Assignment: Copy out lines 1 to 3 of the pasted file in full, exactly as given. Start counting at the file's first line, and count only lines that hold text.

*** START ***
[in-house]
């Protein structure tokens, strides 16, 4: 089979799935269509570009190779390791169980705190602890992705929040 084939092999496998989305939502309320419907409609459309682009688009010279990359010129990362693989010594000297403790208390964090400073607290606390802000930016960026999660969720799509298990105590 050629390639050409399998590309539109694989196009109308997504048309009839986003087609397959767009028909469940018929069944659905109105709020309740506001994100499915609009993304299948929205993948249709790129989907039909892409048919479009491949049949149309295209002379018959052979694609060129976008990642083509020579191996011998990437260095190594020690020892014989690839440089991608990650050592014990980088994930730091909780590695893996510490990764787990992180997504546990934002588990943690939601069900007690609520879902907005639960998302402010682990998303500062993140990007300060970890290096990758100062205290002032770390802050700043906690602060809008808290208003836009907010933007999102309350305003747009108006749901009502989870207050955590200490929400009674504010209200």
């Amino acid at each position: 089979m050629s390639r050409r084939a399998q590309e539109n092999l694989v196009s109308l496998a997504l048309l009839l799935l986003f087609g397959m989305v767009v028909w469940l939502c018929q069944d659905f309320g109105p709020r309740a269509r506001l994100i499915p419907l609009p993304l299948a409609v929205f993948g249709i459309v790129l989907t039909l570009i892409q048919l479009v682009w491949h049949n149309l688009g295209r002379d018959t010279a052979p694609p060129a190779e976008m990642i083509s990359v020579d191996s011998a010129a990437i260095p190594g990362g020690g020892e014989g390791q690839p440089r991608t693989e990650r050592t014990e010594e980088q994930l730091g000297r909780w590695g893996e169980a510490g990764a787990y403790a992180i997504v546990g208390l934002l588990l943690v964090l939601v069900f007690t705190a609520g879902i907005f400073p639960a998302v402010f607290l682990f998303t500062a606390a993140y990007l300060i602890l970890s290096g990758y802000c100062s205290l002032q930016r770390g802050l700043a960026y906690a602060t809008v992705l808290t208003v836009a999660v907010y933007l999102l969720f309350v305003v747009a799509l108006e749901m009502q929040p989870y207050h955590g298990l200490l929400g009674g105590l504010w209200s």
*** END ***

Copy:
[in-house]
């Protein structure tokens, strides 16, 4: 089979799935269509570009190779390791169980705190602890992705929040 084939092999496998989305939502309320419907409609459309682009688009010279990359010129990362693989010594000297403790208390964090400073607290606390802000930016960026999660969720799509298990105590 050629390639050409399998590309539109694989196009109308997504048309009839986003087609397959767009028909469940018929069944659905109105709020309740506001994100499915609009993304299948929205993948249709790129989907039909892409048919479009491949049949149309295209002379018959052979694609060129976008990642083509020579191996011998990437260095190594020690020892014989690839440089991608990650050592014990980088994930730091909780590695893996510490990764787990992180997504546990934002588990943690939601069900007690609520879902907005639960998302402010682990998303500062993140990007300060970890290096990758100062205290002032770390802050700043906690602060809008808290208003836009907010933007999102309350305003747009108006749901009502989870207050955590200490929400009674504010209200």
């Amino acid at each position: 089979m050629s390639r050409r084939a399998q590309e539109n092999l694989v196009s109308l496998a997504l048309l009839l799935l986003f087609g397959m989305v767009v028909w469940l939502c018929q069944d659905f309320g109105p709020r309740a269509r506001l994100i499915p419907l609009p993304l299948a409609v929205f993948g249709i459309v790129l989907t039909l570009i892409q048919l479009v682009w491949h049949n149309l688009g295209r002379d018959t010279a052979p694609p060129a190779e976008m990642i083509s990359v020579d191996s011998a010129a990437i260095p190594g990362g020690g020892e014989g390791q690839p440089r991608t693989e990650r050592t014990e010594e980088q994930l730091g000297r909780w590695g893996e169980a510490g990764a787990y403790a992180i997504v546990g208390l934002l588990l943690v964090l939601v069900f007690t705190a609520g879902i907005f400073p639960a998302v402010f607290l682990f998303t500062a606390a993140y990007l300060i602890l970890s290096g990758y802000c100062s205290l002032q930016r770390g802050l700043a960026y906690a602060t809008v992705l808290t208003v836009a999660v907010y933007l999102l969720f309350v305003v747009a799509l108006e749901m009502q929040p989870y207050h955590g298990l200490l929400g009674g105590l504010w209200s």